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Plantynut  Send Plantynut a private message!




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Posted on Sunday, April 20, 2003 - 05:32 am EST :   Last Buddysize PhotosCopy highlighted text to new message Print Post

I attended a workshop presented by perennial expert Douglas Green last month. He advocates the use of compost and says you never have to use fertilizer on perennials. Do you think this is this so?

Arlene Zone 7 Long Island, NY
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Wanda  Send Wanda a private message!




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Posted on Sunday, April 20, 2003 - 10:32 am EST :   Last Buddysize PhotosCopy highlighted text to new message Print Post

I would tend to agree with that statement. If you are using compost, you are adding nutrients to the soil which is what you do when you add fertilizer, so why do it twice?
The exceptions would be plants that require special circumstances, such as acidic soil, or high nitrogen feeders, etc.



wanda CA Zone 9b
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Swamprose  Send Swamprose a private message!




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Posted on Sunday, April 20, 2003 - 11:13 am EST :   Last Buddysize PhotosCopy highlighted text to new message Print Post

Mine do fine with just compost...and alfalfa meal, leaf mold, manure, coffee grounds, etc., to build up the soil, which I suppose compost alone could do.

Mother Nature never goes to Home Depot to buy fertilizer; she does a wonderful job all by herself allowing fallen leaves to provide nourishment.

SwampRose western Washington zone 8
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Plantynut  Send Plantynut a private message!




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Posted on Sunday, April 20, 2003 - 12:19 pm EST :   Last Buddysize PhotosCopy highlighted text to new message Print Post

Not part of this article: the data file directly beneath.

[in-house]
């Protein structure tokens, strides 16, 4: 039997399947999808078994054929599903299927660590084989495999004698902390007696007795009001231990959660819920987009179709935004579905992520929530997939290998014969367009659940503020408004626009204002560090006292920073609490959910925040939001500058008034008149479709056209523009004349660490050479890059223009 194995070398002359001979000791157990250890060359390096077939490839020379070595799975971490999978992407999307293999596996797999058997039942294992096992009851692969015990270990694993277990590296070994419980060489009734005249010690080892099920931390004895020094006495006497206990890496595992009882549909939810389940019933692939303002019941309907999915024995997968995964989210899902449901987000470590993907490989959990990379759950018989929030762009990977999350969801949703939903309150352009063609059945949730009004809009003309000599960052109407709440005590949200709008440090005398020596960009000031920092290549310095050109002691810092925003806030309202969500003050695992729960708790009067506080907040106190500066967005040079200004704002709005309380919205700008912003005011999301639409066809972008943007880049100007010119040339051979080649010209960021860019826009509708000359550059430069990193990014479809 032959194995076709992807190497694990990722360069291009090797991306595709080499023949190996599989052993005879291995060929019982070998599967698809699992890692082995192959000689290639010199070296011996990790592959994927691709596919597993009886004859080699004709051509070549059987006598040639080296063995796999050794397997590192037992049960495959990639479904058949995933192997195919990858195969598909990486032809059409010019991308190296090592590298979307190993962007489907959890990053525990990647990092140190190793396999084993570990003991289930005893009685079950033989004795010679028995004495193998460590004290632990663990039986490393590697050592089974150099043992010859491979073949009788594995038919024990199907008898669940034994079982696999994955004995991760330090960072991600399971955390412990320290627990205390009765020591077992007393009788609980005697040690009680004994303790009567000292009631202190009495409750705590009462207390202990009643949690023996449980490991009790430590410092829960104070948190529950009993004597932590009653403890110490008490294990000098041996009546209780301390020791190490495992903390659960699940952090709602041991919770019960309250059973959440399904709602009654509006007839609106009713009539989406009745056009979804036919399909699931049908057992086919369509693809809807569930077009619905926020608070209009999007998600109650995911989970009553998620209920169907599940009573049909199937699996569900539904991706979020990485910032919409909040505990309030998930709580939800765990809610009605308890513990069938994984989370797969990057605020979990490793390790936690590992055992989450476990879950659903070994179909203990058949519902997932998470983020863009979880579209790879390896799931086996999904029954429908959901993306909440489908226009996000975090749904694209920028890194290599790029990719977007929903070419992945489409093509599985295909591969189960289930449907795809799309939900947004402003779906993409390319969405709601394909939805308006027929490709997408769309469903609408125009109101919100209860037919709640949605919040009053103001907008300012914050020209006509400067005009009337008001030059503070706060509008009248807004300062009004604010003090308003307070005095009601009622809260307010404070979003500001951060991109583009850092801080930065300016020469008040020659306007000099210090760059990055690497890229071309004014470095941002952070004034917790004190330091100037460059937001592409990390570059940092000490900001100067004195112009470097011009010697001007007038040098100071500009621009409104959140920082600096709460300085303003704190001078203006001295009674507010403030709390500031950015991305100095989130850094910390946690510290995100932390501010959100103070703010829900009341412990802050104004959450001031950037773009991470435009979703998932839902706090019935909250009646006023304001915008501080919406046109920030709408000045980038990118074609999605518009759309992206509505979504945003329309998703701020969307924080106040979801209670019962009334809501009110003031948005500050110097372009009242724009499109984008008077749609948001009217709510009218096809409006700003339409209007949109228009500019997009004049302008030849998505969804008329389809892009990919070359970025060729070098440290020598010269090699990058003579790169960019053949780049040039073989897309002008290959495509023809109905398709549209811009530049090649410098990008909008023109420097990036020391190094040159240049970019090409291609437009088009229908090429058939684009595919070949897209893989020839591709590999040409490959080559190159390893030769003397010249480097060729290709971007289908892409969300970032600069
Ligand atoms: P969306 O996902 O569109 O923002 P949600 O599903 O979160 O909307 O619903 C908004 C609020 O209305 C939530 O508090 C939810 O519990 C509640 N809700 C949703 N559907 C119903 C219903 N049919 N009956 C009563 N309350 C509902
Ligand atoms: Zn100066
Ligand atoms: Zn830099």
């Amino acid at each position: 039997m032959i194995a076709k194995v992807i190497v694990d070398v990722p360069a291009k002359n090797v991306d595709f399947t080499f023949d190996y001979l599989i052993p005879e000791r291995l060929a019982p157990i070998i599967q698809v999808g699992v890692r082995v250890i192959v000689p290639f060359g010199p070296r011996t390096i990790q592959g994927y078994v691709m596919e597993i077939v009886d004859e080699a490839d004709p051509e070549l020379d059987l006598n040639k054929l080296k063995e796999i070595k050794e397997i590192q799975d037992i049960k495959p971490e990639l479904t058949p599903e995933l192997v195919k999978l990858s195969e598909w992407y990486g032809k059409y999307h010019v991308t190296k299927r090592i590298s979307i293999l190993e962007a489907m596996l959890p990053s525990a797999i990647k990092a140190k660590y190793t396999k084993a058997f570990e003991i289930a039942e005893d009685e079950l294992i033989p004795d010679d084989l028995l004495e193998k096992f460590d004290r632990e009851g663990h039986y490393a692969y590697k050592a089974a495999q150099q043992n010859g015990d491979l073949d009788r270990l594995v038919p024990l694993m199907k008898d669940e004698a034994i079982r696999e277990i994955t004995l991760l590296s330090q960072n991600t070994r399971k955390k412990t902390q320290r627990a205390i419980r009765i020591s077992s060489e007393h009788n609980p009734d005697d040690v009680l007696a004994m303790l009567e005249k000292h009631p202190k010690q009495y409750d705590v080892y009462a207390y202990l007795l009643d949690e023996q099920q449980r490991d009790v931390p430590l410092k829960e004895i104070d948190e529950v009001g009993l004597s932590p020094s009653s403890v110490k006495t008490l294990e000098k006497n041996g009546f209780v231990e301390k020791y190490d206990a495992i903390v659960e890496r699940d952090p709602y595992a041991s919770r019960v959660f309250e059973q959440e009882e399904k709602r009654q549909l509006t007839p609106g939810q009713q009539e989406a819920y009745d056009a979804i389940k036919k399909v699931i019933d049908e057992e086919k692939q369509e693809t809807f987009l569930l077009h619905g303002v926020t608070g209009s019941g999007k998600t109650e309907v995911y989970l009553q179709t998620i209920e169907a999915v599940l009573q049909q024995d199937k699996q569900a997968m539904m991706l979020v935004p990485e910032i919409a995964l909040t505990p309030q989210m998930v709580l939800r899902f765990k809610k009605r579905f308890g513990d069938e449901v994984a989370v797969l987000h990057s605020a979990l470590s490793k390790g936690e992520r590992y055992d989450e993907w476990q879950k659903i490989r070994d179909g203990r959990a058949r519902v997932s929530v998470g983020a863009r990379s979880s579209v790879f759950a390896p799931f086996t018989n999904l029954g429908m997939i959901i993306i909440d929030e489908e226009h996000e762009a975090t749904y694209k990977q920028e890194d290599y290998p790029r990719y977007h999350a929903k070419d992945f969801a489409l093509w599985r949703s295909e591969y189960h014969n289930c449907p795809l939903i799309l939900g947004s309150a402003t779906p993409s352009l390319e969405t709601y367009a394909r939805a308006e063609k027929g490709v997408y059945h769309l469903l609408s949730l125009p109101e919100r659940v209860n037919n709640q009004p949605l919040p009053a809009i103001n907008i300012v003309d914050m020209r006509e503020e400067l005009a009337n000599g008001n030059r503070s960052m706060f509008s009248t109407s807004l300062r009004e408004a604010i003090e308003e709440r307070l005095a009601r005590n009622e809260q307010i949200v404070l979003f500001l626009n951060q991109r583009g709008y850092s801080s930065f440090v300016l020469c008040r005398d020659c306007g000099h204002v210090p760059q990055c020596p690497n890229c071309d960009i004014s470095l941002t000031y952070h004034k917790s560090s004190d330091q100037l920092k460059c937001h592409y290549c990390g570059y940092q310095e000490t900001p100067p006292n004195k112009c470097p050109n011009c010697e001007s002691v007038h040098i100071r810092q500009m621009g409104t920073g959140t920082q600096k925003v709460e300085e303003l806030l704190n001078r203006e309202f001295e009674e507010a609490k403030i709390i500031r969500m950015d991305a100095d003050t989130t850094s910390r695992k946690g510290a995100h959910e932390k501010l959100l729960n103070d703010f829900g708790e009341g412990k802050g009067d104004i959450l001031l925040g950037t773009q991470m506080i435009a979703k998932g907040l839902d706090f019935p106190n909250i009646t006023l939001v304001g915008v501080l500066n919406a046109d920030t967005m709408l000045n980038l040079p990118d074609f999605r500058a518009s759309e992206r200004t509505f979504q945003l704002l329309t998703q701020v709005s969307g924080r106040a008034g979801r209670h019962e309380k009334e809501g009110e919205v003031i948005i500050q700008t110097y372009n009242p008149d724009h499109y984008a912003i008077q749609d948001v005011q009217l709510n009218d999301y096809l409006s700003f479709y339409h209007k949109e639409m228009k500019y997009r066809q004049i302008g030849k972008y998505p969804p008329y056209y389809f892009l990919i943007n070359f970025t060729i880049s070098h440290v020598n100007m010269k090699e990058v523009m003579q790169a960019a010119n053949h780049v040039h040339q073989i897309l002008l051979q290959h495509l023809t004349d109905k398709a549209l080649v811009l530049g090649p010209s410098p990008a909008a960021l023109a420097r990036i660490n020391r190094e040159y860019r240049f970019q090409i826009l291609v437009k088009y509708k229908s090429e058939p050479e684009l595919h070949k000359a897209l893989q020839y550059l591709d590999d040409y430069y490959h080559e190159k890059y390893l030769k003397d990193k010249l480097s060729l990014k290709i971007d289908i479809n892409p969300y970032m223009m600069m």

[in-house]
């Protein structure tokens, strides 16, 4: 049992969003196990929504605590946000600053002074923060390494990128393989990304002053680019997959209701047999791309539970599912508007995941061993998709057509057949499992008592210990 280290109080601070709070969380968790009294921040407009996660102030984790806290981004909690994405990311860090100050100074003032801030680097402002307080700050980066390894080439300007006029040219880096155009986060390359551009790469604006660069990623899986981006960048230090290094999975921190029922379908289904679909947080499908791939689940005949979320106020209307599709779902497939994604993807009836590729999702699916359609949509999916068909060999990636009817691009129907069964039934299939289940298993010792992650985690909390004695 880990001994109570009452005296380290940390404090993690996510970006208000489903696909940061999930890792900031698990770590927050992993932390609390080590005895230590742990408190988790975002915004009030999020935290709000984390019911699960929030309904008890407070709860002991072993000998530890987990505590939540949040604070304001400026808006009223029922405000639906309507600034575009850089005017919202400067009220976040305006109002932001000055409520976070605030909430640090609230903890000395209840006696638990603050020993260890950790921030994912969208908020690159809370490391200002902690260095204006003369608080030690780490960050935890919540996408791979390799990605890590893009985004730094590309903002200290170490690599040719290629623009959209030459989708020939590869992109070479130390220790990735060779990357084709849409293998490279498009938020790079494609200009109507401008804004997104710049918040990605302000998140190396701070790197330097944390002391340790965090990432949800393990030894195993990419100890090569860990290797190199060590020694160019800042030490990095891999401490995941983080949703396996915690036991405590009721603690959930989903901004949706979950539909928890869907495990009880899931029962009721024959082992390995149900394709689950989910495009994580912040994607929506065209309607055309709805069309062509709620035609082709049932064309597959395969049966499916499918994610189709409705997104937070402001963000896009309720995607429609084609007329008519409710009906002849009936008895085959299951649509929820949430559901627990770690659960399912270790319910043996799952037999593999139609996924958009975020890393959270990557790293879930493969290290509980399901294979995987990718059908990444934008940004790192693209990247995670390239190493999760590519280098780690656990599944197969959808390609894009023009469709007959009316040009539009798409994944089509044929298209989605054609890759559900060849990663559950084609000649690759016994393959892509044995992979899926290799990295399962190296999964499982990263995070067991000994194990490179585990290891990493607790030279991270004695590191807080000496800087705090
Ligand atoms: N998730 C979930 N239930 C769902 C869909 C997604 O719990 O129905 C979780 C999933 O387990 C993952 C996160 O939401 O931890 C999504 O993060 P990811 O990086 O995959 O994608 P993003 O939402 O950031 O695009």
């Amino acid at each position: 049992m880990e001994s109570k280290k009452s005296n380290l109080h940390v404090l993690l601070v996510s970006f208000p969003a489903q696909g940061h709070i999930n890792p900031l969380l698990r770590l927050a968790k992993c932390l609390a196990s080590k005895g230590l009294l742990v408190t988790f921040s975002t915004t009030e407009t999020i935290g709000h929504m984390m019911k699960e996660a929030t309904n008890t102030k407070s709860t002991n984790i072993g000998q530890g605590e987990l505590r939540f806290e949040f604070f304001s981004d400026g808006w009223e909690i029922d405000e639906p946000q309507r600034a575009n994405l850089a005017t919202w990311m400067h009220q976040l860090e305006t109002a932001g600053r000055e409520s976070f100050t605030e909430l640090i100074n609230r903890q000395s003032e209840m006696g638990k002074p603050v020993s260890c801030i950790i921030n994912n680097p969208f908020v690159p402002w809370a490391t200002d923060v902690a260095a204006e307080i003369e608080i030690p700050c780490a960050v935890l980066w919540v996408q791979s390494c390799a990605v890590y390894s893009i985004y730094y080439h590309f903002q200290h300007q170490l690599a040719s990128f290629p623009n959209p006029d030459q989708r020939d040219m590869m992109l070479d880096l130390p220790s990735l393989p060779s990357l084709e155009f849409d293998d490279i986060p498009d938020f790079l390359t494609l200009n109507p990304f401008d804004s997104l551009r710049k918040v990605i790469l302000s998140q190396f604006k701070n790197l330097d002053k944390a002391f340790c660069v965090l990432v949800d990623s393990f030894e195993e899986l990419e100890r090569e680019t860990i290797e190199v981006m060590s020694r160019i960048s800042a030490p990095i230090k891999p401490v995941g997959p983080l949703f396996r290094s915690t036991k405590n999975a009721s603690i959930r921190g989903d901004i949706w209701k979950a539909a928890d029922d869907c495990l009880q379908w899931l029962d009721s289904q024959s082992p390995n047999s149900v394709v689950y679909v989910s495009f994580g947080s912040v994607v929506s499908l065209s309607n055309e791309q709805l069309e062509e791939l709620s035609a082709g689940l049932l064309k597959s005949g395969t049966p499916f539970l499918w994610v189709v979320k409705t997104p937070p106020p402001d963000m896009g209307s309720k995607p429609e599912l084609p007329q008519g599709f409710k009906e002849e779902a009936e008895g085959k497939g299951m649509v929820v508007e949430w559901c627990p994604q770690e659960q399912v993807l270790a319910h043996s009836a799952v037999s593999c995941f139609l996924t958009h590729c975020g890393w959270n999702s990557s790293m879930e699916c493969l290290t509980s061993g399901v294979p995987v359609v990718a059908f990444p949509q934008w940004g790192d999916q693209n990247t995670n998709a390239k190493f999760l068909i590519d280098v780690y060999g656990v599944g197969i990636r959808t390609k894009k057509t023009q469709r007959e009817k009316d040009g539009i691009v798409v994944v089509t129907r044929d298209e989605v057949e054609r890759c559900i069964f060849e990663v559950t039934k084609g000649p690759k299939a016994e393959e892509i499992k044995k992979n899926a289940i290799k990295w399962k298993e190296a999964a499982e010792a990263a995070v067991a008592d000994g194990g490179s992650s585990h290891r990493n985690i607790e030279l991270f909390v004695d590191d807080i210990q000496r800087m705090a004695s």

Swamprose wrote on Sunday, April 20, 2003 - 09:13 am:

Mother Nature never goes to Home Depot to buy fertilizer




That's very good. Swampy.

I am off to get more compost.

Arlene Zone 7 Long Island, NY
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Euphorbphreak  Send Euphorbphreak a private message!




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Posted on Tuesday, April 22, 2003 - 03:04 pm EST :   Last Buddysize PhotosCopy highlighted text to new message Print Post

And as they drill into you again and again, "Feed the soil, not the plants"!

David, the other CA, USDA z9b, Sunset z17
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Plantynut  Send Plantynut a private message!




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Posted on Tuesday, April 22, 2003 - 03:09 pm EST :   Last Buddysize PhotosCopy highlighted text to new message Print Post

I have spread 15 huge sacks of compost this week. I need about 8 more and I'm done. I had to take a break today for the rain.

Arlene Zone 7 Long Island, NY
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Kvilledude  Send Kvilledude a private message!




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Posted on Wednesday, April 23, 2003 - 01:25 am EST :   Last Buddysize PhotosCopy highlighted text to new message Print Post

Personally, I do not agree wholeheartedly with the statement that Douglas Green said. That is not to say that I don't think that compost is a good thing, it is just that compost is not a fertilizer. If you do any research on compost, you will see that the nutritional data, ie NPK composition, of compost is rather low. Typically it is less than 1% for any of the three aforementioned constituents. It can be high in many micronutrients however. Any perennials that are heavy feeders such as brugmansias will not perform well if they have to rely solely on compost as food due to their tremendous nutritional needs and the low nutritional content of compost.

This is not to say that compost is bad. I would love to get truck loads of the stuff for all my beds. It does great things as far as increasing the water holding capacity of soil, increasing the humic acid content of the soil, breaking up and areating compacted soil, increasing the microbial processes in the soil that allow locked up nutrients to become available for plant use, and increases the earthworm population in the soil which increases the nutritional composition of the soil due to the earthworm castings. But in of of itself, compost is not a fertilizer, it is a soil amendment.

Kvilledude North Carolina Zone 7
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